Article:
The first rule in mass media states 'give the people what they want'. We here at psxextreme.com do that very thing. If you want 900 screenshots of MGS2 or FFXI, that's what we give you. Why bombard you with coverage of Britney's Dance Beat if you don't care? Game developers follow the same principle: they analyze what you, the public, wants, and they give it to you. Of course, this is not always a bad thing, not in the least. Popular games are usually fairly good games, and those deserving of a sequel. The problem is that when creating a new game most companies often go with proven ideas and concepts instead of venturing into something new. Is that Konami or Capcom's fault? No, the blame lies with the consumer, having given the resounding impression over the years that they really don't want anything innovative or original. After all, why fix it if it ain't broken? Why not just release Resident Evil over and over and over and over.

Hype: Dead or Alive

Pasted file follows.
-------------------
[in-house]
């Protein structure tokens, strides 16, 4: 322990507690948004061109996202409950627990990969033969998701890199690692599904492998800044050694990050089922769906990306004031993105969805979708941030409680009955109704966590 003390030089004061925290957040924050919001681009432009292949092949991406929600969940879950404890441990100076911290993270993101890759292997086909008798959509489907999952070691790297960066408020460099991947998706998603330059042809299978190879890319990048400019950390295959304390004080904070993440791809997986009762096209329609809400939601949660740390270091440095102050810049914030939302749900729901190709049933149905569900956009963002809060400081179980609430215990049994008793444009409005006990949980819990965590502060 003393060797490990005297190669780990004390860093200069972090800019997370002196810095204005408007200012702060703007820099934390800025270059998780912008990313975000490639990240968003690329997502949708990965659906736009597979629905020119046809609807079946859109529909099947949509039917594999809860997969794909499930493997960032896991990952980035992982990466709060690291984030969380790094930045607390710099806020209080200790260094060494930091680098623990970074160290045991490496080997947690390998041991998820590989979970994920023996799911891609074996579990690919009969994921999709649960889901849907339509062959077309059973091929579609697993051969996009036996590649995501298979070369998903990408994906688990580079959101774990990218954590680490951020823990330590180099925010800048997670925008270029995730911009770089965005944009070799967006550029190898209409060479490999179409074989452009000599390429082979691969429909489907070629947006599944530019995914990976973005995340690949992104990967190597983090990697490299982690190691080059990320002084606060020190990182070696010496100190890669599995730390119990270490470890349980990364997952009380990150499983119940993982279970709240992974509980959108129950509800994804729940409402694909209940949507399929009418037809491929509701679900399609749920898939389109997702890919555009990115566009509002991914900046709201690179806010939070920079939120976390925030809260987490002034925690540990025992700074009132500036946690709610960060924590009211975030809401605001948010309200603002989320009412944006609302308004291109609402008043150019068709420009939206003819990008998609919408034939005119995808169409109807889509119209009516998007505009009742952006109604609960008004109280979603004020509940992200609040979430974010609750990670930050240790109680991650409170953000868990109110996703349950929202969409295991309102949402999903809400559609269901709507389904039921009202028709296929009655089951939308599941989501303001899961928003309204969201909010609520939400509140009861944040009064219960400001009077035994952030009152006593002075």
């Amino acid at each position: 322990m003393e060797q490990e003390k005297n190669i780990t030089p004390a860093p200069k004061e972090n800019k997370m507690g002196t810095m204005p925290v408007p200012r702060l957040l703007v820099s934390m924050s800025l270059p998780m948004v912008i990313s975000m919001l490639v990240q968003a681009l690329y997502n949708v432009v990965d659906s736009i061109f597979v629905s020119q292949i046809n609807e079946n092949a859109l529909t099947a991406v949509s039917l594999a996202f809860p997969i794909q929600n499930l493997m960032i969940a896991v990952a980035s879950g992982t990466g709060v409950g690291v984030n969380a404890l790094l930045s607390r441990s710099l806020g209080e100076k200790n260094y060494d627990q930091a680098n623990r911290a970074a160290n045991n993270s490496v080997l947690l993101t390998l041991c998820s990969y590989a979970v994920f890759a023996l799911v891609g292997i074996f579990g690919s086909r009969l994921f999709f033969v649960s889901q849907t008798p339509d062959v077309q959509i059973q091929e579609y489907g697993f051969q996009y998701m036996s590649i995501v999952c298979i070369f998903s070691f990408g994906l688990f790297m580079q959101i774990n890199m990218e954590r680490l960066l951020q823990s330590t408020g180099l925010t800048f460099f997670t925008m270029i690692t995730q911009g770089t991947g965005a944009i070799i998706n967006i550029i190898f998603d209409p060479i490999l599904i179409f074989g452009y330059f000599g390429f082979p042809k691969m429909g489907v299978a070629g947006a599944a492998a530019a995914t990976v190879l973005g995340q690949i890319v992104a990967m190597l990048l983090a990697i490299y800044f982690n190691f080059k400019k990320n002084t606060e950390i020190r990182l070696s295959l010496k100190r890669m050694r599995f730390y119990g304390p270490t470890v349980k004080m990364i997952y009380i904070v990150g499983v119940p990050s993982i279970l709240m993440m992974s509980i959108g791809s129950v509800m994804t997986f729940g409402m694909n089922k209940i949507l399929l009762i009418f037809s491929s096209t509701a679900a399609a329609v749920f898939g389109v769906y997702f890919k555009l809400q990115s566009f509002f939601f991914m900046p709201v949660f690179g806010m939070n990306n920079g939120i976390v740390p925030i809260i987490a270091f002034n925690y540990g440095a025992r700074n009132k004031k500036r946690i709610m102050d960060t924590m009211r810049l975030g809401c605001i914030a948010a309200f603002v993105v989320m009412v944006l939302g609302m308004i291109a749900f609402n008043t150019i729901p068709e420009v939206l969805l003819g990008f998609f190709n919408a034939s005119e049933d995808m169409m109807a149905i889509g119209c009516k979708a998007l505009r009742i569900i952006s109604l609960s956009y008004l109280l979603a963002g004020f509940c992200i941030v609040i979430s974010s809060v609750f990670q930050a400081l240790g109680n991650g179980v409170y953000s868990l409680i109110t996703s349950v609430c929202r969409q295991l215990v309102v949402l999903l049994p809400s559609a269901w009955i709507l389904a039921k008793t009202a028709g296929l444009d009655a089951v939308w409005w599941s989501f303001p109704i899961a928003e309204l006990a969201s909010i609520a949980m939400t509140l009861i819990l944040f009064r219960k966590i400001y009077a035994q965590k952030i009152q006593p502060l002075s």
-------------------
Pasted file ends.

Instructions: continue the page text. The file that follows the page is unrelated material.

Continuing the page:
So why does the general public seemingly ask for nothing but more of the same? Because we are just as afraid of buying a bad game as developers are of making one. $50 is a lot for a game, and no one wants to throw that money away on a whim, just because some developer cooked up some crazy new idea for a game. However, if that is true, then think of how fearful developers are of throwing away millions on a bad idea. Of course, there is more to it than that, because fear of the gamer and fear of the developer are not nearly enough to cause such an outpouring of sameness. Thus, we are faced with the one big question that every good journalist must ask themselves at some point- does media drive reality, or does reality drive media? In other words, how much influence do we, the press, have over the success or failure of a game? Most gamers who wish to be informed will visit a site like this, and what they see often influences their choices when it comes to what games they eventually buy. If all they see is the media pushing the same two or three games at them, then it would stand to reason that we are doing so for a reason. Why would PSXE bring you all these updates on Final Fantasy XI if it weren't the next biggest thing since sliced bread? Well, of course, part of it has to do with the history of some franchises, as their track records tend to speak for themselves, so we figure that you want to know all about the next Metal Gear or Resident Evil game due to the immense popularity of those franchises. However, being members of the gaming media, it would stand to reason that we are well equipped to make more informed choices as to what may be the next blockbuster hit, and therefore give it more attention than other games that don't look too promising. So why don't we do that? Because the first rule of mass media: We cannot assume that you want to know all about Britney's Dance Beat or Scooby Doo: Night of 100 Frights, and we don't dare deprive you fine people of the information that you do want.